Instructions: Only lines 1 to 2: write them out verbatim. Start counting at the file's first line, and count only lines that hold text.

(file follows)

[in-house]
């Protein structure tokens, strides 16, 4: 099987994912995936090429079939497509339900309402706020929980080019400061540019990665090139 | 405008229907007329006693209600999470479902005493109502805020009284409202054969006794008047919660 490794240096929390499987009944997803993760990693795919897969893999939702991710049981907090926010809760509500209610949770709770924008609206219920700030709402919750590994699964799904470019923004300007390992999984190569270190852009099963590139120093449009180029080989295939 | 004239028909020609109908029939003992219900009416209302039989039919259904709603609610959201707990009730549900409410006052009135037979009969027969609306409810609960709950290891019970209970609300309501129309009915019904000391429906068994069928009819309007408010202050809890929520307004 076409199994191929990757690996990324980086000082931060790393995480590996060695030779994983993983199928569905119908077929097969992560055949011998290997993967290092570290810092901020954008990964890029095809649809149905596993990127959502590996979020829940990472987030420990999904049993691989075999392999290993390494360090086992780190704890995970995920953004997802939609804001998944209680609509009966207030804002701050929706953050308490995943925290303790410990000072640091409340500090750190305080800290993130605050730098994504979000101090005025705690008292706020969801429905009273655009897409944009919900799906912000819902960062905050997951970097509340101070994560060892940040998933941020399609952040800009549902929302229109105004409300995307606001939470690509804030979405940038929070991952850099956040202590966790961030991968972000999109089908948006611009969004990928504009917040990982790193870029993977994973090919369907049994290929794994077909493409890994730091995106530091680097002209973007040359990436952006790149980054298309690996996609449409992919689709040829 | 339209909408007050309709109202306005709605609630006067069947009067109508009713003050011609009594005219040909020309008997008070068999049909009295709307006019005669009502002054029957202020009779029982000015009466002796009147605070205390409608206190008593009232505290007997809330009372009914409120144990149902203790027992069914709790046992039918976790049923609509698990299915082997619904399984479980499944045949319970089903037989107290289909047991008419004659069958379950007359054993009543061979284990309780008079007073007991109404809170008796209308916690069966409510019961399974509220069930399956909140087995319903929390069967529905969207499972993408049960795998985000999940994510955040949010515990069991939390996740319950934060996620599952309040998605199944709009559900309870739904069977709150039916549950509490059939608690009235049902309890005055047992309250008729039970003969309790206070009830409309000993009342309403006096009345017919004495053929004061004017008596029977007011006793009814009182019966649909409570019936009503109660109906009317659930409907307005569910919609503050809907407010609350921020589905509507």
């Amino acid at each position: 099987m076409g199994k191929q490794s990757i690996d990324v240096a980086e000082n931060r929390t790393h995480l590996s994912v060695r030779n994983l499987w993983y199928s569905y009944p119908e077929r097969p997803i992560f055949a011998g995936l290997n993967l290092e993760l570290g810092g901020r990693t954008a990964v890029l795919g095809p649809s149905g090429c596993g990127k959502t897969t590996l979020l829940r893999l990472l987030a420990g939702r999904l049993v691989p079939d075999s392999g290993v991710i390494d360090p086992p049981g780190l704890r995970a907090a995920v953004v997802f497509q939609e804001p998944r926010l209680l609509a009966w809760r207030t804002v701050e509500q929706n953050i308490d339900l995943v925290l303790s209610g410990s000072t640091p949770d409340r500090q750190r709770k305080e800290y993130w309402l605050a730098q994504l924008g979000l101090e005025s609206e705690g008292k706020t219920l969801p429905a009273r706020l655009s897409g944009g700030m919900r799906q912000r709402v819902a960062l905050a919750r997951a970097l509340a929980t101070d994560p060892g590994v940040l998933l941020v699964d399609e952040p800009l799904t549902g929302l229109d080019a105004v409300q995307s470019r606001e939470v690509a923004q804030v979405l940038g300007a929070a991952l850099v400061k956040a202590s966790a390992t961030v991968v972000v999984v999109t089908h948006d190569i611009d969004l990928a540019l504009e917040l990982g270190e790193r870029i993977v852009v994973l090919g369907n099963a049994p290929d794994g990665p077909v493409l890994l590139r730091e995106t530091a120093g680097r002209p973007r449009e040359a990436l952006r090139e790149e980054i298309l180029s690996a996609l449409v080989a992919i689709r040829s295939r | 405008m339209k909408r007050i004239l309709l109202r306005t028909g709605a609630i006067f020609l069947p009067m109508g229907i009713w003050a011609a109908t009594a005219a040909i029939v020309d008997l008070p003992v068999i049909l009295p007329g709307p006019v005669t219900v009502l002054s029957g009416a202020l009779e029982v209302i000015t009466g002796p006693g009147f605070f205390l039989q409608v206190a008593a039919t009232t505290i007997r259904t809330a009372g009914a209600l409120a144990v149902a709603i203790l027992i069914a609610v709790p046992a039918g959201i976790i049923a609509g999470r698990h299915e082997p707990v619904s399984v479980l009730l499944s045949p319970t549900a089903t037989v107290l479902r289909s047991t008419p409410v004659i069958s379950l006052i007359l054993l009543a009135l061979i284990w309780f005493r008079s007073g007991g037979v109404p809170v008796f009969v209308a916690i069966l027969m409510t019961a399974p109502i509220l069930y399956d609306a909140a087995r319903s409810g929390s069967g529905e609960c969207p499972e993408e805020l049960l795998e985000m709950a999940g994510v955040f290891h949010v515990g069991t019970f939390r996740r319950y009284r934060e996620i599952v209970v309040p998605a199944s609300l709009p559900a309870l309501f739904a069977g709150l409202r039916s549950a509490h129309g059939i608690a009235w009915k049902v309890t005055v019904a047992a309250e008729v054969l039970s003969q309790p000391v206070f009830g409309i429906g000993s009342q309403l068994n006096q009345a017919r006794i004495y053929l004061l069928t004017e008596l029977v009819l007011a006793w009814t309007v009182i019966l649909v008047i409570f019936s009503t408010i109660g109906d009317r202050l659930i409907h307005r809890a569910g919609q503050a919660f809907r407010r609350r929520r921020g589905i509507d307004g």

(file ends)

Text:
[in-house]
């Protein structure tokens, strides 16, 4: 099987994912995936090429079939497509339900309402706020929980080019400061540019990665090139 | 405008229907007329006693209600999470479902005493109502805020009284409202054969006794008047919660 490794240096929390499987009944997803993760990693795919897969893999939702991710049981907090926010809760509500209610949770709770924008609206219920700030709402919750590994699964799904470019923004300007390992999984190569270190852009099963590139120093449009180029080989295939 | 004239028909020609109908029939003992219900009416209302039989039919259904709603609610959201707990009730549900409410006052009135037979009969027969609306409810609960709950290891019970209970609300309501129309009915019904000391429906068994069928009819309007408010202050809890929520307004 076409199994191929990757690996990324980086000082931060790393995480590996060695030779994983993983199928569905119908077929097969992560055949011998290997993967290092570290810092901020954008990964890029095809649809149905596993990127959502590996979020829940990472987030420990999904049993691989075999392999290993390494360090086992780190704890995970995920953004997802939609804001998944209680609509009966207030804002701050929706953050308490995943925290303790410990000072640091409340500090750190305080800290993130605050730098994504979000101090005025705690008292706020969801429905009273655009897409944009919900799906912000819902960062905050997951970097509340101070994560060892940040998933941020399609952040800009549902929302229109105004409300995307606001939470690509804030979405940038929070991952850099956040202590966790961030991968972000999109089908948006611009969004990928504009917040990982790193870029993977994973090919369907049994290929794994077909493409890994730091995106530091680097002209973007040359990436952006790149980054298309690996996609449409992919689709040829 | 339209909408007050309709109202306005709605609630006067069947009067109508009713003050011609009594005219040909020309008997008070068999049909009295709307006019005669009502002054029957202020009779029982000015009466002796009147605070205390409608206190008593009232505290007997809330009372009914409120144990149902203790027992069914709790046992039918976790049923609509698990299915082997619904399984479980499944045949319970089903037989107290289909047991008419004659069958379950007359054993009543061979284990309780008079007073007991109404809170008796209308916690069966409510019961399974509220069930399956909140087995319903929390069967529905969207499972993408049960795998985000999940994510955040949010515990069991939390996740319950934060996620599952309040998605199944709009559900309870739904069977709150039916549950509490059939608690009235049902309890005055047992309250008729039970003969309790206070009830409309000993009342309403006096009345017919004495053929004061004017008596029977007011006793009814009182019966649909409570019936009503109660109906009317659930409907307005569910919609503050809907407010609350921020589905509507």